“You got five seconds to pick it up and throw it back!”
Video games can absolutely help in real life, high risk situations. Ben Barber (Kevin Hart) is a gamer, and a security guard at his local high school. His real goal is to get into the local police academy in Atlanta, and he eventually does. Things are looking great, especially with his loving, steady girlfriend Angela (Tika Sumpter). Ben considers this the perfect time to ask her for her hand in marriage.
Only one obstacle. Detective James Payton (Ice Cube) is Angela’s protective older brother, who considers Ben nothing but a joke. He frankly doesn’t like the guy. James comes up with a way to truly see if his future brother-in-law is the right man by taking him on a Ride Along in an effort to scare him away. It’s on Ben to show that he’s a wolf, and not the sheep that James takes him for.
The only time the buddy cop genre was fresh was when the first film came out in the genre. Don’t take that statement as yours truly hating the buddy cop genre. I actually enjoy it more times than not, from Rush Hour to Beverly Hills Cop to National Security. It’s an easy subgenre to get right when everything is clicking perfectly, but can get old quick when things aren’t so perfectly melded. Ride Along sits in the prime meridian of the genre.
Any buddy cop movie has to have good, preferably great, chemistry between its leads. Thankfully, Ride Along possesses that. Taking part of its plot structure from Training Day allows Ice Cube and Kevin Hart to get some easy, but notable, laughs. As All About the Benjamins, 21/22 Jump Street, and State of the Union have proven, Cube will always have a role in Hollywood as the guy who can mean mug and blow up over anything and everything. While he has some moments in this one, he is overall somewhat dull, and more of an asset in those movies (except from XXX2) than he is here.
Though both appear as co-stars in the marketing and marquee, it’s no mystery as to who this movie belongs to. As a man who is more or less indifferent to Kevin Hart, he is the clear MVP of director Tim Story’s (Barbershop, Think Like a Man) feature. He imbues Ride Along with a manic energy that sometimes makes one forget about the averageness—shoddiness, really—of the script. At times, he is like a poor man’s Axel Foley, so seemingly unbelievale and so effortless off the cuff that it is impossible not to laugh and laugh hard. His bits can run too long here and there, and anyone with a dislike of Hart will not suddenly become a fan if this is watched for whatever reason. But he tries, and succeeds to great effect more times than not, as there really are some laugh out loud moments that he delivers singlehandedly.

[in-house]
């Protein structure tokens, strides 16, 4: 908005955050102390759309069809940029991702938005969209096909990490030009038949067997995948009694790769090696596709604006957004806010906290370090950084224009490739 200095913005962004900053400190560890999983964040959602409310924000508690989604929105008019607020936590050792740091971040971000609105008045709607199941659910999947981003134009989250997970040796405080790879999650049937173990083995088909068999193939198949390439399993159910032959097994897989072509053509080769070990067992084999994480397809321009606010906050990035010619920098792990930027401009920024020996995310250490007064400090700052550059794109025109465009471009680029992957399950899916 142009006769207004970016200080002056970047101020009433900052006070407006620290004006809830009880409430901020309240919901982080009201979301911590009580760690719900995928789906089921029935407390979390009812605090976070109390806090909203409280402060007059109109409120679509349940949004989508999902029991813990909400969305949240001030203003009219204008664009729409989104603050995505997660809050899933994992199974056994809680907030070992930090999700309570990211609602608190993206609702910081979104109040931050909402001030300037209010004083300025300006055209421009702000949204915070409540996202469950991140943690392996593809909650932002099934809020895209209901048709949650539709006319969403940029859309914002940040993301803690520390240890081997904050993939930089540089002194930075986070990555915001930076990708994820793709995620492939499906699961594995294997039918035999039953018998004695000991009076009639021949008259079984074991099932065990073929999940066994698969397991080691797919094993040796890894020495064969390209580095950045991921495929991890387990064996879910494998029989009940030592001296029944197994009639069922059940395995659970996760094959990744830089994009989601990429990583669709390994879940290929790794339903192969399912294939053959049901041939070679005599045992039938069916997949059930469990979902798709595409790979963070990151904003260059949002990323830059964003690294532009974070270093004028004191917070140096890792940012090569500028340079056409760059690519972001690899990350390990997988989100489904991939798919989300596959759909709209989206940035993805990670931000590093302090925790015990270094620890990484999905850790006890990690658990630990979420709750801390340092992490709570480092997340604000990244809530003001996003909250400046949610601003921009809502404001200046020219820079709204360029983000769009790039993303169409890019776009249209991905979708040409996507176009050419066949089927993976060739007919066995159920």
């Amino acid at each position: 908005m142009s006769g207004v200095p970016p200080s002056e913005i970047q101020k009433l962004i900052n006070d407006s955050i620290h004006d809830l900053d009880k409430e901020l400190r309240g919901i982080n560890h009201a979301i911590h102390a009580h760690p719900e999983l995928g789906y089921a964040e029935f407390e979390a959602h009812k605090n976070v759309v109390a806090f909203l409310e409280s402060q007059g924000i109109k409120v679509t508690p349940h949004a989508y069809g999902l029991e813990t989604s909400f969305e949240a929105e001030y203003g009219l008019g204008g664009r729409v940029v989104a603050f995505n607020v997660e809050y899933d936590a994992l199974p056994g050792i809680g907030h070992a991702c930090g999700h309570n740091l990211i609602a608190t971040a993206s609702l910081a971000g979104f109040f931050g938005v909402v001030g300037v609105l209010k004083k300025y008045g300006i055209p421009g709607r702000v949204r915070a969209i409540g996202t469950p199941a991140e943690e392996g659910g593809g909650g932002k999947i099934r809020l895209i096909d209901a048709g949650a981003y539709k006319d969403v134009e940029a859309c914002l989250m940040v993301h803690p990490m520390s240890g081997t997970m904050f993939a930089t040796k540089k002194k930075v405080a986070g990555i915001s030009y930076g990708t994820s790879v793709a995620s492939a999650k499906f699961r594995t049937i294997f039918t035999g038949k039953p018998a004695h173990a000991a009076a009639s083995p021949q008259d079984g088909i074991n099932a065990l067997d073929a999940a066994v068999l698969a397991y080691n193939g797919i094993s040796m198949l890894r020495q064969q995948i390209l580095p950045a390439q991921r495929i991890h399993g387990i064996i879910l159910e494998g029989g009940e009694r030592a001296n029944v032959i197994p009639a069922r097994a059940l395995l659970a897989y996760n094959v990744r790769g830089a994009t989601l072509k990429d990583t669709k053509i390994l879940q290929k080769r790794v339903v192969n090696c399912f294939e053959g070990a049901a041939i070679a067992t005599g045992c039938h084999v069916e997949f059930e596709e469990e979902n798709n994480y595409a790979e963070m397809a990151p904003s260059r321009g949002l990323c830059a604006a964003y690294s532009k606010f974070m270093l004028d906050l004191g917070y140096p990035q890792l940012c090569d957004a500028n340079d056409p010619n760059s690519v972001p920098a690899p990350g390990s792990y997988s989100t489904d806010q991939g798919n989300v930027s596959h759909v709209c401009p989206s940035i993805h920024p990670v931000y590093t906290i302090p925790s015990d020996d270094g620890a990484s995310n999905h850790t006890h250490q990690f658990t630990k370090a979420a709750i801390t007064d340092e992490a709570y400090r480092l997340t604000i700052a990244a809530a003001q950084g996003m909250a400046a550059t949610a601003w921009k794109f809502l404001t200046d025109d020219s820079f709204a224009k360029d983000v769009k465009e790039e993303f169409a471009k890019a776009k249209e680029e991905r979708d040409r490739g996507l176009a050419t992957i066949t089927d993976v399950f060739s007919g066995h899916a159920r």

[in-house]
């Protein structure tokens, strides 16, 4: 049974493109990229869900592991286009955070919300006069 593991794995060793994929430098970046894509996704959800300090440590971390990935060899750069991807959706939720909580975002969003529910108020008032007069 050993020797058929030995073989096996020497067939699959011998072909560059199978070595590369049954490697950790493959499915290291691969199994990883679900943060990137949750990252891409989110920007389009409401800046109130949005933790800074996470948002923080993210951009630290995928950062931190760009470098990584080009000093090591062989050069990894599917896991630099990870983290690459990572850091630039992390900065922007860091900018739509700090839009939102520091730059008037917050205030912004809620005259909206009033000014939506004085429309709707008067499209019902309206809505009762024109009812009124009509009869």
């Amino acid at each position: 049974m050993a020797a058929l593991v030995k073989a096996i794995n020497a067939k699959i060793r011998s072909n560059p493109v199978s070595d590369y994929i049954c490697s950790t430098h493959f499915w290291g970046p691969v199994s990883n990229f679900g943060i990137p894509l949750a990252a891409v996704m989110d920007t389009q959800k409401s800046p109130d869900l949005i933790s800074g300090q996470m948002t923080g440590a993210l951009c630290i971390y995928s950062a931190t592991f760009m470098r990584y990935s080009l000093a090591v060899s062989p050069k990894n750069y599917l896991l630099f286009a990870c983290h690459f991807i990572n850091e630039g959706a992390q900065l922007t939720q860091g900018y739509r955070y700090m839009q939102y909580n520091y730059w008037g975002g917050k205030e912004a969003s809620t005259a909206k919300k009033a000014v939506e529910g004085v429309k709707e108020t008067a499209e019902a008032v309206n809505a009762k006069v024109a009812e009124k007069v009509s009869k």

It’s actually a good thing that he does bring a lot of energy, because without it, Ride Along would be likely to cure insomnia. Exaggeration? Perhaps, but it is surprising that its plot is focused on so much and takes itself so very seriously. I suppose it isn’t horrid, but it is hard to care about who Omar is, who’s peddling what, etc, and it being fairly predictable does it no favors, either. A buddy cop needs to bring the laughs first and foremost, but those successful ones alluded to previously did carry along pretty good scripts all in all, and they also managed to incorporate their stories with the comedy pretty easily. Ride Along feels a little more disjointed with its comedy existing separate from the crime, if that makes sense.
Smoother and snappier rides have existed in the buddy cop genre. But Ride Along, mostly on the effort of a little Black Hammer Hart, occasionally hits it in the right spots.
Photo credits go to wikipedia.org, reelangie.com, thejasminebrand.com, and phillymag.com.
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